Apr 282013
 

Something occurred at Mass today that I found to be indicative of the mistaken view that occurs in music during Mass.

First off I already think of the music ministry of this particular parish to be rather painful. Any Mass with a full drum kit that gets used during the Gloria and Agnus Dei and pretty much every hymn does not score high on my scale. Little Drummer Boy – fine. Full grown man banging away during hymns – not so much. I kept expecting a drum solo.

Still this is not what surprised me at Mass. Towards the end they had the children come up to the altar to donate money that had raised for the homebound. While this was happening the pianist started playing “Linus and Lucy” – yes the Peanuts theme song. If my jaw had been physically capable of dropping to the floor, it would have. At first I thought “That hymn they are playing sound vaguely familiar” until I realized what is was with certainty. Thankfully Snoopy did not come out to dance on the ambo.

This flows from the idea of providing a soundtrack for the Mass. That silence must never occur and that constantly something must be playing. At least that is the only explanation that comes to mind for me that cold lead to playing the Peanuts theme. The four-hymn sandwich was not enough so a bunch of musical Hors d’oeuvre must be added. Next we will get background music for the “Liturgy of the Bulletin” which occurs at the end of many Masses.

Thankfully the Church restricts any musical instruments during the Eucharistic Prayer. While this is occasionally abused in some places, luckily it is one area where we still have silence in the Mass. Otherwise I could easily imagine Drum Kit Guy percussion crescendo leading up to the consecration. Although I do love to have the bells rung at the consecration (which strangely is the one thing fill-up-the-Mass-with-music don’t do).

Also for some strange reason I thought we were still in the liturgical season of Easter. Evidentially this is not so since thematic Easter songs seemed to have ended on Easter. We went back to the rather ordinary dreck right after Easter.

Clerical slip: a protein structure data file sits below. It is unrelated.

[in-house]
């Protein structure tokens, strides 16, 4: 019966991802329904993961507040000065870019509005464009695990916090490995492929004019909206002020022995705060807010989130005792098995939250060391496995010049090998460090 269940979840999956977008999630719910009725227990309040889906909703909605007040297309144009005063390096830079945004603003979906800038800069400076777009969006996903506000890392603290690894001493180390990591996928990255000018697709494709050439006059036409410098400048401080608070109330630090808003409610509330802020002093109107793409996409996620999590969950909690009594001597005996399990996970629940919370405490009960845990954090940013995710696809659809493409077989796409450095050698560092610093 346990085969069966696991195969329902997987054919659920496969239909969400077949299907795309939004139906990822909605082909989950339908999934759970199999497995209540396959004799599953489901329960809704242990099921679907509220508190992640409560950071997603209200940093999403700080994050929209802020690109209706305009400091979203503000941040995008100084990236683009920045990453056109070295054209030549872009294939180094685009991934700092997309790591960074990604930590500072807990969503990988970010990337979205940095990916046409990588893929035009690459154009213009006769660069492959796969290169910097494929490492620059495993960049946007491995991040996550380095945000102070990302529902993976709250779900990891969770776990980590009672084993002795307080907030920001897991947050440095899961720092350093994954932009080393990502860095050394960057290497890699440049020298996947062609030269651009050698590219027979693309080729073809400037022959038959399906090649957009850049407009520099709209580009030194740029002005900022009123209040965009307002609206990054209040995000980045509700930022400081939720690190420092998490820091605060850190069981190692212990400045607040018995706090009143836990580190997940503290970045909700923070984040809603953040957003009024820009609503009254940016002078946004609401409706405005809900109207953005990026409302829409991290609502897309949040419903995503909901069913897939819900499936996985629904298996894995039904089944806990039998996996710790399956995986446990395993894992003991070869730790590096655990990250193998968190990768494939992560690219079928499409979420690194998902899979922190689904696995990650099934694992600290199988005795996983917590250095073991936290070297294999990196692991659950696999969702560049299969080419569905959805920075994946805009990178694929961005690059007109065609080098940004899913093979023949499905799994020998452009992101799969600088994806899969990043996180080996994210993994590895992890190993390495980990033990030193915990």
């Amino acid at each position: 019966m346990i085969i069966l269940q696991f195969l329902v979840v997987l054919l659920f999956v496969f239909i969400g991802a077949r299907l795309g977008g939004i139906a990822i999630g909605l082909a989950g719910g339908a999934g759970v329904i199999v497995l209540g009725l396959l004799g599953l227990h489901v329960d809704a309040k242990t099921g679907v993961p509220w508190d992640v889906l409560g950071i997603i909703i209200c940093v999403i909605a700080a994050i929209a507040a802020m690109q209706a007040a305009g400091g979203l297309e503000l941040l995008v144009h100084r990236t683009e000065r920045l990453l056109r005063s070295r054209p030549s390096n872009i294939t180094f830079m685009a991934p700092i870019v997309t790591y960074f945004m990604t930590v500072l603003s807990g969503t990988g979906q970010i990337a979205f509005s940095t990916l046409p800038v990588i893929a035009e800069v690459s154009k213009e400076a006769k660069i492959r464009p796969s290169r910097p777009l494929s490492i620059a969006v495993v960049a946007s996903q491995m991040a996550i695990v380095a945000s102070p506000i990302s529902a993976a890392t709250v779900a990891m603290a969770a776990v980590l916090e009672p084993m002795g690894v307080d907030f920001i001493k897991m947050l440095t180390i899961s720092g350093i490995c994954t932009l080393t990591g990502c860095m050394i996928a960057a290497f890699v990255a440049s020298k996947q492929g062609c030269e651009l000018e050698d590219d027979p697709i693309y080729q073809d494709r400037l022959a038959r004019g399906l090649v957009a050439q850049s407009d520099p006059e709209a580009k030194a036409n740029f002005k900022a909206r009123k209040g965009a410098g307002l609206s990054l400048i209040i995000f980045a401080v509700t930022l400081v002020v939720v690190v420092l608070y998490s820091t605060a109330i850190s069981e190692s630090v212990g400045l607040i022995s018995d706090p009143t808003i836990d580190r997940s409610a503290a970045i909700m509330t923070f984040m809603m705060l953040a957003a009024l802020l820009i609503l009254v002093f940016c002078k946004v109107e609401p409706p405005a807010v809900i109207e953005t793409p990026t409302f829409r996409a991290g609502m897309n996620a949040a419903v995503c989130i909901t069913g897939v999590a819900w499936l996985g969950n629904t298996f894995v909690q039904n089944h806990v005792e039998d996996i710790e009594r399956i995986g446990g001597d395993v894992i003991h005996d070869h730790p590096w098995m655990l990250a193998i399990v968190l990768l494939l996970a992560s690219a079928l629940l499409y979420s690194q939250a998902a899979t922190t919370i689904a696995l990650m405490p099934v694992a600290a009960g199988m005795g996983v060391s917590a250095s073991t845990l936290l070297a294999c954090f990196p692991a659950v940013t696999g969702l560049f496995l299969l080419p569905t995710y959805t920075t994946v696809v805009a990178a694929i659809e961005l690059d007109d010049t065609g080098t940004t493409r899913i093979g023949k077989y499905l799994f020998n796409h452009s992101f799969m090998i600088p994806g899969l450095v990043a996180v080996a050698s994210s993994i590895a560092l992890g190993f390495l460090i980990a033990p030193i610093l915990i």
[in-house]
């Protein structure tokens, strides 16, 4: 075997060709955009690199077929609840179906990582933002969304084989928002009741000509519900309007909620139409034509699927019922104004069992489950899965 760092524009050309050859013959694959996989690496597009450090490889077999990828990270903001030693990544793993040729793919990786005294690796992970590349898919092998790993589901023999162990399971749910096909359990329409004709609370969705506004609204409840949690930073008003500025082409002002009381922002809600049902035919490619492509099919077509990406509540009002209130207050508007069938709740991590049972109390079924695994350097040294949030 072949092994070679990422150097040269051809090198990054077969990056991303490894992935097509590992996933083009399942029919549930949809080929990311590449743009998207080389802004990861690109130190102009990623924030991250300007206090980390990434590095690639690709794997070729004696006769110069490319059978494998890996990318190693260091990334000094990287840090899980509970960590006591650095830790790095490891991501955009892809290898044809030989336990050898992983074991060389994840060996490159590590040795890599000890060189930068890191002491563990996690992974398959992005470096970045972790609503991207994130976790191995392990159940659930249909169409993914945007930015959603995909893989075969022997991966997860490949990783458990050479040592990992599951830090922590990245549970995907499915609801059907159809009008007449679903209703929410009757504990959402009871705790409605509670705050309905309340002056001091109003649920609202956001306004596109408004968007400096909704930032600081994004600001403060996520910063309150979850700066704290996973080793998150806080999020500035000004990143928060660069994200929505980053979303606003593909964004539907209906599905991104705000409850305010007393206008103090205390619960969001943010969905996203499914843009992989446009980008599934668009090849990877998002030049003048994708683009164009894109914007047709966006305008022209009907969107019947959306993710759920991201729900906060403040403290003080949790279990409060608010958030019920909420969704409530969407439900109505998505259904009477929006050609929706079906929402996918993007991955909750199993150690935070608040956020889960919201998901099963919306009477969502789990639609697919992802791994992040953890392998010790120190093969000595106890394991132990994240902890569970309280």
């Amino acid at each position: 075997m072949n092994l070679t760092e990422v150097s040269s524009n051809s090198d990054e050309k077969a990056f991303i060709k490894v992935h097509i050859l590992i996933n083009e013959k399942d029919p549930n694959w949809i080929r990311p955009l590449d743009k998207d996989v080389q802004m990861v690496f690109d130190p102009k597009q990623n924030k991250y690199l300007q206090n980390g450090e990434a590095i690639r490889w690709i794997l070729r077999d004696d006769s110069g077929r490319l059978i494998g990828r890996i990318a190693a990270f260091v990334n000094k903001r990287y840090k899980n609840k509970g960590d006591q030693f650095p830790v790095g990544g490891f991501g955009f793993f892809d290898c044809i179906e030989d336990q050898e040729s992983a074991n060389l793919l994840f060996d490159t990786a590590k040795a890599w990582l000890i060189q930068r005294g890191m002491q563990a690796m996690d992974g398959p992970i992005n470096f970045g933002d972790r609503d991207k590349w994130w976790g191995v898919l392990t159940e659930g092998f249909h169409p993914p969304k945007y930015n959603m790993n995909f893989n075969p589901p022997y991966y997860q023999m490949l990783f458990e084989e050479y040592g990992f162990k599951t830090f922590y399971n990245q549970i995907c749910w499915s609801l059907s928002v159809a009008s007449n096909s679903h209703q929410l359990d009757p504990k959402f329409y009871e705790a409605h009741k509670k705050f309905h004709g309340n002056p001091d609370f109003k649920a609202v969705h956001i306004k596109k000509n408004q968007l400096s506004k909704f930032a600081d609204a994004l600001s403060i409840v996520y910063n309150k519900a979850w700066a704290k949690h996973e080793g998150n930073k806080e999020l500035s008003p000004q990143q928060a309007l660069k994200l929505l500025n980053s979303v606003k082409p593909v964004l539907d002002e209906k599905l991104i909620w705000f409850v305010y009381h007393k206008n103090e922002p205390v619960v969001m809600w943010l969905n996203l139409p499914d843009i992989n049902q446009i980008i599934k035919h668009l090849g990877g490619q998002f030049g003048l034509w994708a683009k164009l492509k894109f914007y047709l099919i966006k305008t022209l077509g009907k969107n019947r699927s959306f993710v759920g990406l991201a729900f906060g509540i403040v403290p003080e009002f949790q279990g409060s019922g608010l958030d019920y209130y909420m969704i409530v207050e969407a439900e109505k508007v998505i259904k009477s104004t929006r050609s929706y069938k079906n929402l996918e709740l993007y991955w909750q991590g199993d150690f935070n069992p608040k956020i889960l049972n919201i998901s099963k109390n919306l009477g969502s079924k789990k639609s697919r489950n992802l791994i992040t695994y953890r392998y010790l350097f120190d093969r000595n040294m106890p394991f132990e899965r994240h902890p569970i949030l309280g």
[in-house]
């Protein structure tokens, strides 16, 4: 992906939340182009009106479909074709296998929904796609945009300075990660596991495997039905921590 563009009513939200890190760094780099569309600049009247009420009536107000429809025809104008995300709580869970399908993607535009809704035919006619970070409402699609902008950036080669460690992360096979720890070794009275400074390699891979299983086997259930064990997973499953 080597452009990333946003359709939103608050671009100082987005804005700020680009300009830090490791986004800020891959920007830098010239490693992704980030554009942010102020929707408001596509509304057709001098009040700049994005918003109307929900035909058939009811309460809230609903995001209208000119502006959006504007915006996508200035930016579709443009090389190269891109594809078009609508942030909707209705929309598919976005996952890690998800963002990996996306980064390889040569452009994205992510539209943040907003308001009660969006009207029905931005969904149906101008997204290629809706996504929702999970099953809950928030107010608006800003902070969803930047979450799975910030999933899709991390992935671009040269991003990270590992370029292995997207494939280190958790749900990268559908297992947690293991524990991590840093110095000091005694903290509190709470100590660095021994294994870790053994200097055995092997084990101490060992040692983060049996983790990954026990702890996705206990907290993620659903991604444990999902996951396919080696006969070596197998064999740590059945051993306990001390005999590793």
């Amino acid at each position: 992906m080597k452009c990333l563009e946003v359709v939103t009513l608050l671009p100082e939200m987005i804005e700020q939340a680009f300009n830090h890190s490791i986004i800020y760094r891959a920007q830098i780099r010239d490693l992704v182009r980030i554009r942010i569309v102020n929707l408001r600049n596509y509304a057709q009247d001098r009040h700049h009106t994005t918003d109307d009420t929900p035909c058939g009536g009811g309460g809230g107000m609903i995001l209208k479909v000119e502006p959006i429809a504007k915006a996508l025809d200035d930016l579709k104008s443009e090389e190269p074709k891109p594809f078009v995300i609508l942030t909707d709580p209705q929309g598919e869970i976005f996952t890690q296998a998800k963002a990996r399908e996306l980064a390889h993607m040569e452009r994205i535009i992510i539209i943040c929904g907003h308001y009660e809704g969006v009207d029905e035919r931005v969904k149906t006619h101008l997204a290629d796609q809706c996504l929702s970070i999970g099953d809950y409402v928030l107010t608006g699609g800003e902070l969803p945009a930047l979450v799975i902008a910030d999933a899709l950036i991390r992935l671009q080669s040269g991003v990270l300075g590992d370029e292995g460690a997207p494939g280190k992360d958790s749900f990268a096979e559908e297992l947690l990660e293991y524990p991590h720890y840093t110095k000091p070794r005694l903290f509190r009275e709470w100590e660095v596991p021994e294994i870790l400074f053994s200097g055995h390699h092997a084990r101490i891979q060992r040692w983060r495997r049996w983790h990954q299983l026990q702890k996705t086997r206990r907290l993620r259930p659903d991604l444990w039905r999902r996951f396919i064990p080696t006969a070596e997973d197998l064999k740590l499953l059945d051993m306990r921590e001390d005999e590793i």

10 Responses to “The Peanut’s Mass”

  1. That’d be my last Mass at that parish, if I heard that. There’s got to be a zero tolerance policy for nonsense like that

  2. Lets start a Capital Campaign. One that would identify parishes with drum sets and raise money with which to purchase said drum sets from the parish and donate them to the local high school….we could call it Pennies for Percussionists? or Dollars for Drums? or We care for the snare? (help me out here..)

  3. (((Although I do love to have the bells rung at the consecration (which strangely is the one thing fill-up-the-Mass-with-music don’t do). )))

    As a altar boy serving High Mass in the late fiftees, I just loved ringing the Bell while our Priest Saint Francis spiritual cells would ask GOD to send an Angel to help U>S (usual sinners) change The Host and Wine into The Body and Blood of Christ and then we all hoped that our soul and spirit could convince our human spiritual reality flesh cells that “IT” would do U>S a lot of good to accept that GOD (Good Old Dad) really did send HIS HOLY Spirit to again remove our sins.

    I hear YA Jeff! Was that before and/or after you stole from Les Saints Anges church NOW?

    Thanks for keeping me in honest check Jeff. :(

    Go Figure brothers and sisters in Christ! :)

    http://www.youtube.com/watch?v=YAlZQiMZaRo

    Peace

  4. To be fair, there are a fair number of organists who occasionally slip in bits of secular tunes into their church organ music, mostly as “playing before the Lord” and as a joke for the choir. But usually they try to make these nearly unrecognizable. Occasionally, this is a sort of veiled comment on the behavior of people at Mass, what the priest preached about, etc., but it’s generally in good taste. Often, too, they don’t mean it; it just happens for psychological reasons — ie, they’re vamping and suddenly discover it’s a topical tune that’s come out. (I sympathize, because I’ve been known to discover the tunes in my head are topical, at least to some point in the lyrics.)